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Precision Medicine

Taking Neurology to New Frontiers

Jun Li, MD, PhD, the new chair of the Stanley H. Appel Department of Neurology answered a few questions about his career trajectory and his vision for the department.
The Stanley H. Appel Department of Neurology at the Houston Methodist Neurological Institute welcomed its new chair Jun Li, MD, PhD, in June 2022. Before Houston Methodist, Li served as chairman of the Department of Neurology, scientific director of Translational Neuroscience Initiatives at Wayne State University and tenured professor of neurology at Vanderbilt University. An expert in peripheral nerve diseases, Li brings with him a wealth of experience in both bench research and clinical practice. He spoke with the Methodology team about his career trajectory and his vision for the neurology department he now leads.
Jun Li, MD, PhD Professor of Neurology Houston Methodist
What got you interested in neurology? I became interested in neuroanatomy and neurophysiology as a medical student. The logical diagnostic procedures in neurology are absolutely fascinating. When it was time for my clinical rotations, neurology was my natural and obvious choice. But then, I also pursued a PhD in neuroscience to equip myself with skills in scientific exploration. Which area of neuroscience research did you find most interesting at that time? How did you pick your thesis topic? I joined a lab where we investigated motor control in animal models, such as how the movements on the left and the right of the body are coordinated. I got really interested in reflexes that stabilize the eye’s gaze on a target when there are head movements. You may have experienced it yourself when looking out of the window of a moving vehicle. Your eyes can track an object even as the train is moving. Turns out, this vestibular ocular reflex is a great model to study motor learning, and I was focused on that for my PhD. In fact, I was quite convinced that I will eventually become a movement disease specialist. But then, during my neurology residency interview, I met Dr. Jerry Mendel, who changed my career path. Did Dr. Mendel sway you into peripheral nerve diseases, the area you specialize in today? Yes. He is an expert in neuromuscular diseases, including peripheral nerve diseases. But he is also an incredibly inspirational teacher. I met him during my interview and attended his professor rounds. By the end, I had completely changed my trajectory; I wound up pursuing peripheral nerve diseases instead of movement disorders. But there are many peripheral nerve diseases, how did you decide which one you would want to study? You are right, there are many types of peripheral neuropathies, but I had a keen interest in the ones that are inherited. Let me step back a bit. Like many other nerves in the body, peripheral nerves are wrapped in a fatty coating or myelin produced by a type of glial cell, called Schwann cells. The loss of myelin, due to disease or damage, affects the speed at which nerve impulses travel, causing neurological problems, including peripheral neuropathies. During my clinical practice, I saw many patients with inherited peripheral nerve disease. So, a single gene mutation in these patients initiates a whole cascade of biological events that eventually leads to demyelination and the appearance of clinical symptoms. Based on our clinical observations, we created animal models with the same monogenic mutations and then investigated the underlying molecular mechanisms and proteins behind myelination and demyelination. This type of model gives a very clear starting point that leads to the final pathology – demyelination. As you can infer, I like to use reductionism to simplify the problem I am solving. We are thrilled that you have brought your insightful research to Houston Methodist, but are there new research directions you will be pursuing? Absolutely! While I was at Vanderbilt University, I mentored junior faculty who have now joined me at Houston Methodist. They will be using the same approach to understand other neurological diseases, in addition to inherited neuropathies. And so, they too will be investigating how the myelin gets wrapped normally and how this process gets disrupted in these diseases. What scientific tools will you be using to address your research questions? You always want to use advanced technology to study your scientific questions, but you also want to make sure that whatever technique you use fits the scientific question. In other words, the scientific question determines the best tool to answer that question, whether the tool is old or new. For example, we have used the gene-editing tool, called CRISPR-Cas9 to produce the genetic defect that we see in humans in animal models. And lastly, where do you see yourself and your group's research five years from now? In the next five years, I’d like to build a scientific team with members with different areas of expertise who will work synergistically to understand the mechanisms of axon loss and demyelination. The goal is to develop therapies against these pathologies which are the key changes in most neurological diseases. My vision is to push our departmental research to a much higher level by emphasizing originality through novel discoveries that are unique to our scientific team. On a lighter note, how are you adjusting to life in Houston? My wife and I are really enjoying it so far. The cuisine of Houston is fantastic! We find Houstonians friendly and welcoming.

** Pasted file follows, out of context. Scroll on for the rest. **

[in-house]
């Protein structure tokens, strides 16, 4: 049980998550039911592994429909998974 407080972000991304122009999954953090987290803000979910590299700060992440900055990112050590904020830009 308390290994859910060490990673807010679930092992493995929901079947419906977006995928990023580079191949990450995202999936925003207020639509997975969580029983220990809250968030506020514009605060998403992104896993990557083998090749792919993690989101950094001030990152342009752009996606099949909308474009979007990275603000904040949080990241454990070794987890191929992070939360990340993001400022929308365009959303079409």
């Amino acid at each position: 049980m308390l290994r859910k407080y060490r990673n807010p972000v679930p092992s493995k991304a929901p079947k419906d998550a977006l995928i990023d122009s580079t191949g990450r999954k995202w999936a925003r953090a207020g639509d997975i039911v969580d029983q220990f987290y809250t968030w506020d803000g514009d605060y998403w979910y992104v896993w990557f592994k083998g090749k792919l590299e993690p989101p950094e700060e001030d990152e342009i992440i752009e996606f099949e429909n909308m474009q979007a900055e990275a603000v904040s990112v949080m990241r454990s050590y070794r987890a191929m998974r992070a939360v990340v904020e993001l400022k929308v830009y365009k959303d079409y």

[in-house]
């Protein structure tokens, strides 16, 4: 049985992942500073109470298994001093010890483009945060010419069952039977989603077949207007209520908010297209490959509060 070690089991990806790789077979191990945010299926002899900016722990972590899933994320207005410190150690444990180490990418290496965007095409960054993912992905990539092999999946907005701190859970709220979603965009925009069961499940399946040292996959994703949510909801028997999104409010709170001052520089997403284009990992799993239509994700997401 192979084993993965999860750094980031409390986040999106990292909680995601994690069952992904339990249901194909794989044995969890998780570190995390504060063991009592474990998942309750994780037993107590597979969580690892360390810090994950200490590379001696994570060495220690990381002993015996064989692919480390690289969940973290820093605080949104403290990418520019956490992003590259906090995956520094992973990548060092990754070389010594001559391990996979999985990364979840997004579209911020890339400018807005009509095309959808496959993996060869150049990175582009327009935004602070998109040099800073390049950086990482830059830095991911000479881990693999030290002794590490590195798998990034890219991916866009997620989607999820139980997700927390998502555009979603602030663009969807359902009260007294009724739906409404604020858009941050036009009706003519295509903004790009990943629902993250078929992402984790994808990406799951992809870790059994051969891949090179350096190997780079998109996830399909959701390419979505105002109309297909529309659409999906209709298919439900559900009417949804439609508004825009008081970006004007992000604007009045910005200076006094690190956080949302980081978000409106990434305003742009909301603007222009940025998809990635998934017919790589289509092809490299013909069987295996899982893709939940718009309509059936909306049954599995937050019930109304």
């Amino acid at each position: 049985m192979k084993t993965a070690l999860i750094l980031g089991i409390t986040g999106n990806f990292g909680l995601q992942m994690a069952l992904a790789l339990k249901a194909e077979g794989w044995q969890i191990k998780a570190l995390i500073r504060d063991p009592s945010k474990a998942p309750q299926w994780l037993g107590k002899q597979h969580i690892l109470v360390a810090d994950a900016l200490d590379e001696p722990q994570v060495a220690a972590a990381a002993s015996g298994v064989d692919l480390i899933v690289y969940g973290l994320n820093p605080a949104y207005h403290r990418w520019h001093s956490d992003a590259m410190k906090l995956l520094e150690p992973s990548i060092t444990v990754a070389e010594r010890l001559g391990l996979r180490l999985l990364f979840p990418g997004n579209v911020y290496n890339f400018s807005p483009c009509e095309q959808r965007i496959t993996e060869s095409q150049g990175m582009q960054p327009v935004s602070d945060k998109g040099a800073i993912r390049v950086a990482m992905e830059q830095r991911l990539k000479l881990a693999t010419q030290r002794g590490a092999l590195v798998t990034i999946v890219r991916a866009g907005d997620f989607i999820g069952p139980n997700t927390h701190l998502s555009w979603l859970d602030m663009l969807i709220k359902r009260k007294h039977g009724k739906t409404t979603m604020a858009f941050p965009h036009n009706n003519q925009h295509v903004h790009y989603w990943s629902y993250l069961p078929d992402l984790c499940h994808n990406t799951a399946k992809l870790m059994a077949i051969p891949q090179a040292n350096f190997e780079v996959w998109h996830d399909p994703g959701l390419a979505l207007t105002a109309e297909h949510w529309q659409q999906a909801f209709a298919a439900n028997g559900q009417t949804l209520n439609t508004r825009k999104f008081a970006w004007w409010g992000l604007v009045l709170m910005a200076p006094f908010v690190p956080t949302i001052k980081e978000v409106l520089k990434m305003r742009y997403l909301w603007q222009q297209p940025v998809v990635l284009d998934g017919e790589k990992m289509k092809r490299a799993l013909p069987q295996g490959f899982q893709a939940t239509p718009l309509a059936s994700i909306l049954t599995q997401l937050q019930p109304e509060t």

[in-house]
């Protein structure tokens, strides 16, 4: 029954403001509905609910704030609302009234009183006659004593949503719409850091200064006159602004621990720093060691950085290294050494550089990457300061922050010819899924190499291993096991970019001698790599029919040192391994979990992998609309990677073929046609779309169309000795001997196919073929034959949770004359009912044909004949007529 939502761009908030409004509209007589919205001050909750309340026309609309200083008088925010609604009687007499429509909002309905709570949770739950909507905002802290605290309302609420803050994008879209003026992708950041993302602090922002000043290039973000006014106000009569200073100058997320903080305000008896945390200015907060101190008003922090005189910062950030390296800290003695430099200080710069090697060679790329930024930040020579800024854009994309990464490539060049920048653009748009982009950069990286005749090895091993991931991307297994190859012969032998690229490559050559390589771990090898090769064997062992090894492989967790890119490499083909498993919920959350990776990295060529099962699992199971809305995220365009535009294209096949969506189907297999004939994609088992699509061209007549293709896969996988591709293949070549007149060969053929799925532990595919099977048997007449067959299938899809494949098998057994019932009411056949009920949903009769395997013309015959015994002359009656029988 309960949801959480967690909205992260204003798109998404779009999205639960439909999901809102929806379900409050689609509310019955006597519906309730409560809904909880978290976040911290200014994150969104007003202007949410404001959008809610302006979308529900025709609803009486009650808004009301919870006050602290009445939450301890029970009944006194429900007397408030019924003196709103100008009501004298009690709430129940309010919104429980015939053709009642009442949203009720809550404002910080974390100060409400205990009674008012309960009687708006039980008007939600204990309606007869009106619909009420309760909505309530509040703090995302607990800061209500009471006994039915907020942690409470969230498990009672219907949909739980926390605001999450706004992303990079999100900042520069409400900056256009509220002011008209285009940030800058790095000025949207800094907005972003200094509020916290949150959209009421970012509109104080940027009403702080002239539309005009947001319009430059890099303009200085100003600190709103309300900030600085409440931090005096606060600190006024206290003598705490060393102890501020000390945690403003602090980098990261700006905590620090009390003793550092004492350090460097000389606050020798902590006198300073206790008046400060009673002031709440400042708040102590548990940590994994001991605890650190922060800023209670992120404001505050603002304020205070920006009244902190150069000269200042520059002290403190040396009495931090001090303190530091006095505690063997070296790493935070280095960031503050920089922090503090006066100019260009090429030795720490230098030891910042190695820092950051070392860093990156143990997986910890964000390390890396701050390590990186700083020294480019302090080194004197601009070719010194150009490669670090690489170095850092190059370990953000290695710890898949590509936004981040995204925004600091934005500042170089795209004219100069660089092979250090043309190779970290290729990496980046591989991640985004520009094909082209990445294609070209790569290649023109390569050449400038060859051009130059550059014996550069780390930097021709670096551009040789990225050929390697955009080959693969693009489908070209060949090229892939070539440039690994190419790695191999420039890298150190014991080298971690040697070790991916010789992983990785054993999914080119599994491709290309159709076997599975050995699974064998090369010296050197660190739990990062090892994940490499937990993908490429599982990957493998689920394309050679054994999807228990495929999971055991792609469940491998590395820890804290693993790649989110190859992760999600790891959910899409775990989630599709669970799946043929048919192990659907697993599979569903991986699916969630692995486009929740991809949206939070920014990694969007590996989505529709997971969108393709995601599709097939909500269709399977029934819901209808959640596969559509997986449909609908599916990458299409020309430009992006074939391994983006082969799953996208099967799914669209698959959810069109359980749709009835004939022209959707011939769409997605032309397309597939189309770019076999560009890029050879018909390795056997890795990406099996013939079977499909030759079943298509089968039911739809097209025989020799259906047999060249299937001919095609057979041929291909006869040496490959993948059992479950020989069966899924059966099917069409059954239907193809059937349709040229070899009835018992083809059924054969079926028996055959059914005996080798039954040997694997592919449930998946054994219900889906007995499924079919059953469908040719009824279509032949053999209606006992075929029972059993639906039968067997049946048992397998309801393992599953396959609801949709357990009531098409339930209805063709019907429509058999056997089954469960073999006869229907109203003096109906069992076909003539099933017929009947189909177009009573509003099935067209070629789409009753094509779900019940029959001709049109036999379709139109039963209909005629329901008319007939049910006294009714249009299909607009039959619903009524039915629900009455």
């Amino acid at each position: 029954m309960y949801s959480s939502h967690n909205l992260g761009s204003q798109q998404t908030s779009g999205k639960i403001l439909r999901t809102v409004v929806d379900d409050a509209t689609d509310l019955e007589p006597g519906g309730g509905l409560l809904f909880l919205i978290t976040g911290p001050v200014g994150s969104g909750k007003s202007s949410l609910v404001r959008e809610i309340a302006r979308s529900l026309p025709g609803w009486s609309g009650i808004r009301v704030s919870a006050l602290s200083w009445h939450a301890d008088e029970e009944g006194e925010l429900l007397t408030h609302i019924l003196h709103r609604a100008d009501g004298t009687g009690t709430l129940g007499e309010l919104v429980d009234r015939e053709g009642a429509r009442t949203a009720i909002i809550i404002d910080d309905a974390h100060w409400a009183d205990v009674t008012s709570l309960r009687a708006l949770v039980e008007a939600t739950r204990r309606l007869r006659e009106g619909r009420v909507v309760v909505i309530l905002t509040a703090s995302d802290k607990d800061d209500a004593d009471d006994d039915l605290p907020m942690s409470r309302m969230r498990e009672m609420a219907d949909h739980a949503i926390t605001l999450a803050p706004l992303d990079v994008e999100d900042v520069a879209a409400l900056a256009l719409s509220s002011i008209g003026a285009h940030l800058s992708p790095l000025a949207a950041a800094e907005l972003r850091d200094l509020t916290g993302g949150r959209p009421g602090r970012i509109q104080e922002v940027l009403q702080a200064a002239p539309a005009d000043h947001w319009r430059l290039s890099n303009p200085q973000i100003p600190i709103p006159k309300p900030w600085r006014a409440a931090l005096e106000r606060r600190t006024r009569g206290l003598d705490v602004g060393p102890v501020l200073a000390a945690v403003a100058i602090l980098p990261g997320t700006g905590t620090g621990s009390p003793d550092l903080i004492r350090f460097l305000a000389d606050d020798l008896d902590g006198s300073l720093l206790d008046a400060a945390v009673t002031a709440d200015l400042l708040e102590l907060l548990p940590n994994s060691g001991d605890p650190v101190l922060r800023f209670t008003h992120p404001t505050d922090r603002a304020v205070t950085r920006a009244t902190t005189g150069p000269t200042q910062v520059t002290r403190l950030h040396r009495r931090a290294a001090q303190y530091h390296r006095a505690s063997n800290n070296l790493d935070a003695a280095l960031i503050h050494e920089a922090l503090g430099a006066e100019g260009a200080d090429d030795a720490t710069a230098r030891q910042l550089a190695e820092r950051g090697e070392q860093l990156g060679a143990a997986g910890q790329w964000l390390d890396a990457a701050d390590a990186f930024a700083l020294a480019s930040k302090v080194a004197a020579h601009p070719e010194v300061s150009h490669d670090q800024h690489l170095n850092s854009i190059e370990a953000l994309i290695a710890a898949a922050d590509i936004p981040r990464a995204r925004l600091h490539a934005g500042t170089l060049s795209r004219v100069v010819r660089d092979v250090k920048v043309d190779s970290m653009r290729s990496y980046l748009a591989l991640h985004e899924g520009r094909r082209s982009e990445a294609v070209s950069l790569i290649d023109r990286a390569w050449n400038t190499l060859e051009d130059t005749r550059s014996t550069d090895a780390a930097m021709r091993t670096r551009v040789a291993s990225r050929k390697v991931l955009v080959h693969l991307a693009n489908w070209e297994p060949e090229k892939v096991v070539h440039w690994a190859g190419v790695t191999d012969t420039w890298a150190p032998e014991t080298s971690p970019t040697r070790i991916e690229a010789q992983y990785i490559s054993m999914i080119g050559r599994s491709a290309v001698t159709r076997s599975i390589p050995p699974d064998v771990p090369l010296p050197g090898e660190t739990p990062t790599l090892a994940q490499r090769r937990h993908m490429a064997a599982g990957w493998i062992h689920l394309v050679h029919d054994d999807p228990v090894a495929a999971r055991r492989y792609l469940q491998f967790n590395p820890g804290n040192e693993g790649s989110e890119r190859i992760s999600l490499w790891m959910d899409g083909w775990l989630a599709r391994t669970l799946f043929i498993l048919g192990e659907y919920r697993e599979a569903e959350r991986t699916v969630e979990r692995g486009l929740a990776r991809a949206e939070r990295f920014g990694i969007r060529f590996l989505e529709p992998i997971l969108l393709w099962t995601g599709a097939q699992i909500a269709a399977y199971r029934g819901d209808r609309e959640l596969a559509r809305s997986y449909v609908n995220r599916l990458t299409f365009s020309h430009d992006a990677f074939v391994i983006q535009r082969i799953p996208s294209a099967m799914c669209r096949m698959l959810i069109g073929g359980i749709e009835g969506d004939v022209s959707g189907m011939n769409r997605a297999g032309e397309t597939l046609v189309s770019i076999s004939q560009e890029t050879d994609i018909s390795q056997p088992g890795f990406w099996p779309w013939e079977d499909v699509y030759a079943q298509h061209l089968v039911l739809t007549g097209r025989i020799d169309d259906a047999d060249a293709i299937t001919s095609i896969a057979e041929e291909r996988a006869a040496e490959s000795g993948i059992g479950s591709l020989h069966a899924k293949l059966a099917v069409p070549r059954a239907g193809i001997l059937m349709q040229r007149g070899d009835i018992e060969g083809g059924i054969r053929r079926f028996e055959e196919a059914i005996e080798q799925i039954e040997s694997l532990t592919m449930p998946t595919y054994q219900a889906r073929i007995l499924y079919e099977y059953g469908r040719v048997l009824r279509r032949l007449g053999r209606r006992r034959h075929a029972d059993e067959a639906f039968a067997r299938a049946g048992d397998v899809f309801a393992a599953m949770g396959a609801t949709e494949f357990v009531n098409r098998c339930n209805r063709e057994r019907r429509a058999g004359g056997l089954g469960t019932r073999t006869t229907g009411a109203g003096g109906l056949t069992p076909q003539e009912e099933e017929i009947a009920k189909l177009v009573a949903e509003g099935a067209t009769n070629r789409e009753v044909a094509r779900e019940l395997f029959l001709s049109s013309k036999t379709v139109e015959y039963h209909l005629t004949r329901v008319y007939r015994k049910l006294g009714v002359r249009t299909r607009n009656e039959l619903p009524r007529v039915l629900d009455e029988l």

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Vandana Suresh, PhD
April 2023
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